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Keep ’em in the Dark!

For years now, we’ve been operating under the dangerous assumption that keeping our sales staff in the dark will somehow protect the “sacred cow.”

Dumbing salespeople down and keeping them in the dark was viewed as a benefit, not a disadvantage—a shrewd move on the behalf of dealerships to keep the front-line sales team undereducated on the intricacies of sales and lease terms, all for the support of a fatally flawed belief: that too much information is a bad thing. After all, selling cars is tough enough! Why give them more than they can handle?

Why It Hurts a Dealership

The problem with this thinking is that it hurts an auto dealership. We now know that keeping a salesperson in the dark may not be the best way to go, especially considering that customers today have access to so much information online. The last thing anyone should want is for the customer to know more than the salesperson with whom they’re consulting. It’s an act that could cost your dealership untold lost sales and finance opportunities.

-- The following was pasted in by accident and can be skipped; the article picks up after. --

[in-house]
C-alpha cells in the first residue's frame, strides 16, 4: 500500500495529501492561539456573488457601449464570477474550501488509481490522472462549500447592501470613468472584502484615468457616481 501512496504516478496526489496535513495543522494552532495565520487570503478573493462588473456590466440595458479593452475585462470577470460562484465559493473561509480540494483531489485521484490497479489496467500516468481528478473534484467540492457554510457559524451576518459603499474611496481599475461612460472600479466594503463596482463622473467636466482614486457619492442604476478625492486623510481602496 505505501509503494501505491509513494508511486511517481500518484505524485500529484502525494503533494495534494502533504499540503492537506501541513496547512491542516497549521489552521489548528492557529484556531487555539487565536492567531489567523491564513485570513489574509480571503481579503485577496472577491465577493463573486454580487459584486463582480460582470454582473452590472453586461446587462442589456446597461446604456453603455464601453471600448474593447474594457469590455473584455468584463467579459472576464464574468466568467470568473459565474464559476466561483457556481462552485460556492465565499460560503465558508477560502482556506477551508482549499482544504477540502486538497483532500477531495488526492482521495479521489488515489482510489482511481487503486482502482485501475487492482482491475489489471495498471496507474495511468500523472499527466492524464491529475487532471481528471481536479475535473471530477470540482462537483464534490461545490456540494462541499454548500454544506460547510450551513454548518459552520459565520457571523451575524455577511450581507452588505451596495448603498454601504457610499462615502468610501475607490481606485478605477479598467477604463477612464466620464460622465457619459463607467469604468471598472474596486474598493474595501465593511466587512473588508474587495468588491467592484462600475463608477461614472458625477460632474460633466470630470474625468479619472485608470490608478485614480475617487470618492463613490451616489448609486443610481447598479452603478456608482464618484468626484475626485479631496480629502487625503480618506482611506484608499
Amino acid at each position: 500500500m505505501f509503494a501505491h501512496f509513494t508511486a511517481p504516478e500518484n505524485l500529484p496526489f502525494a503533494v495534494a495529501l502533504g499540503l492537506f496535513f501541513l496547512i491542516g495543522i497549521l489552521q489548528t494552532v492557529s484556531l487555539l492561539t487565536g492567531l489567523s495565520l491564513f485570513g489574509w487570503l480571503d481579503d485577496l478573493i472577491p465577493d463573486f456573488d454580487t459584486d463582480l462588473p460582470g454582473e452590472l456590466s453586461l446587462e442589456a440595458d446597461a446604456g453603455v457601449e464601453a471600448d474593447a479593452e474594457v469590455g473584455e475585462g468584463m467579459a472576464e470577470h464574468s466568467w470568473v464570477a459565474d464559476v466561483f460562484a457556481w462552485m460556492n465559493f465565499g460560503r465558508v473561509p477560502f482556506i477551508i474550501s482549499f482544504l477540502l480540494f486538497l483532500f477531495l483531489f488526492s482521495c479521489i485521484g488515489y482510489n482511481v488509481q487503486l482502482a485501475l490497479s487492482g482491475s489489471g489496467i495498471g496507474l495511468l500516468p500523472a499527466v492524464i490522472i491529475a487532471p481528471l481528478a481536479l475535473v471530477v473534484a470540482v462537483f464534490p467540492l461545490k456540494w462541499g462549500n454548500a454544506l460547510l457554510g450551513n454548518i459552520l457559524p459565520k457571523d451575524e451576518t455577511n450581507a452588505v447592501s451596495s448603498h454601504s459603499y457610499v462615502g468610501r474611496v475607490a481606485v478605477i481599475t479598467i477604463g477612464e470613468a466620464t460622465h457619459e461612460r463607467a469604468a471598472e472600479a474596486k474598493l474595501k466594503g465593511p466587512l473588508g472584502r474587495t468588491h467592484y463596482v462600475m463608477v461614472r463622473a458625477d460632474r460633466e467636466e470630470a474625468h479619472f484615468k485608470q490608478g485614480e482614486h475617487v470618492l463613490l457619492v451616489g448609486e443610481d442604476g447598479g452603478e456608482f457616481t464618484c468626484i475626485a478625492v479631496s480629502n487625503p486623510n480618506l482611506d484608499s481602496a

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Before the internet, things were a lot easier for the average auto dealership. Back then, dealers were in full control of how their customer bought their cars. Those days are over. Today, customers have an incredible amount of information at their fingertips, and the advent of online dealerships means that you have to work extra hard to catch up with modern technology. Otherwise, those online retailers will be more than happy to take the burden of addressing specific customer questions off your shoulders—and the profits right out of your pocket.

Stated simply: Keeping your sales staff in the dark is no way to be competitive in this market.

Too Much Information is Never Badin the dark

Ironically, I have been guilty of this same thinking. For years, I subscribed to the belief that giving sales teams too much information was a bad thing. Why overburden them with information better left to the F&I department? Wasn’t a thorough product knowledge enough for them to handle? It was simply not possible, I thought, to trust them to use the information wisely. I figured the more information they had, the greater the opportunity for them to make a mess! But after years of experience, I’ve come to believe that trying to keep that delicate balance going can cause more harm than good.

With online competitors offering a free pass to consumers—a no-hassle, fully transparent buying experience from cradle to grave—it is foolish to not provide sound training to sales associates. At the very least, they should be given word tracks that help overcome customer objections and aid them in answering the most basic questions. They must have a concrete knowledge base that enables them to address specific inquiries regarding financing, leasing, and ancillary product offerings.